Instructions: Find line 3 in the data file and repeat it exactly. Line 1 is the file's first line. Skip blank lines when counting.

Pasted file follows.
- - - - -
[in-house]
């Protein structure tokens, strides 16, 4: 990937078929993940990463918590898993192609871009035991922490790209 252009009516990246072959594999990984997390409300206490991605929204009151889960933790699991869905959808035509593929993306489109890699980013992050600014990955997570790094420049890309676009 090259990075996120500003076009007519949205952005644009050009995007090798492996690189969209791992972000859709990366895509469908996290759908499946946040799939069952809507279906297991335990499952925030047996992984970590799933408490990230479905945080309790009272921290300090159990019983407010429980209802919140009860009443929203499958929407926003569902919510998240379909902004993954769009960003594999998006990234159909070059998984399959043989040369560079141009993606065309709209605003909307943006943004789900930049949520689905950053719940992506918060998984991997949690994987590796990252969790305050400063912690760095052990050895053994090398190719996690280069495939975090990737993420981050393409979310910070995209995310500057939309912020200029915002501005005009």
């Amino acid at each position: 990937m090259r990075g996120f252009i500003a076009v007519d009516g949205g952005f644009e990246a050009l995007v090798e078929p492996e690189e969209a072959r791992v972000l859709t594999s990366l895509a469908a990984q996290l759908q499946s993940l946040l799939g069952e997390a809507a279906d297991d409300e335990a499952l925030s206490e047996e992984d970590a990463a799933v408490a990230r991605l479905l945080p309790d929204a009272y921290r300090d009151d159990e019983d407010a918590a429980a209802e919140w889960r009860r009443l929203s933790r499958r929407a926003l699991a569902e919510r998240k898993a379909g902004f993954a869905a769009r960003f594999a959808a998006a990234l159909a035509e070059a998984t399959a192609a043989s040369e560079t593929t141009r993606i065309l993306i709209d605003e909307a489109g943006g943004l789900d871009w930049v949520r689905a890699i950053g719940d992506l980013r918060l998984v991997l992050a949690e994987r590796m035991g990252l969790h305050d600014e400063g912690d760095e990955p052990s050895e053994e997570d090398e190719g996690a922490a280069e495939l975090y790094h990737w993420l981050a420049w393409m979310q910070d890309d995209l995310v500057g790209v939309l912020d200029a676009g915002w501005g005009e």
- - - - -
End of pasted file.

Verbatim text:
């Amino acid at each position: 990937m090259r990075g996120f252009i500003a076009v007519d009516g949205g952005f644009e990246a050009l995007v090798e078929p492996e690189e969209a072959r791992v972000l859709t594999s990366l895509a469908a990984q996290l759908q499946s993940l946040l799939g069952e997390a809507a279906d297991d409300e335990a499952l925030s206490e047996e992984d970590a990463a799933v408490a990230r991605l479905l945080p309790d929204a009272y921290r300090d009151d159990e019983d407010a918590a429980a209802e919140w889960r009860r009443l929203s933790r499958r929407a926003l699991a569902e919510r998240k898993a379909g902004f993954a869905a769009r960003f594999a959808a998006a990234l159909a035509e070059a998984t399959a192609a043989s040369e560079t593929t141009r993606i065309l993306i709209d605003e909307a489109g943006g943004l789900d871009w930049v949520r689905a890699i950053g719940d992506l980013r918060l998984v991997l992050a949690e994987r590796m035991g990252l969790h305050d600014e400063g912690d760095e990955p052990s050895e053994e997570d090398e190719g996690a922490a280069e495939l975090y790094h990737w993420l981050a420049w393409m979310q910070d890309d995209l995310v500057g790209v939309l912020d200029a676009g915002w501005g005009e």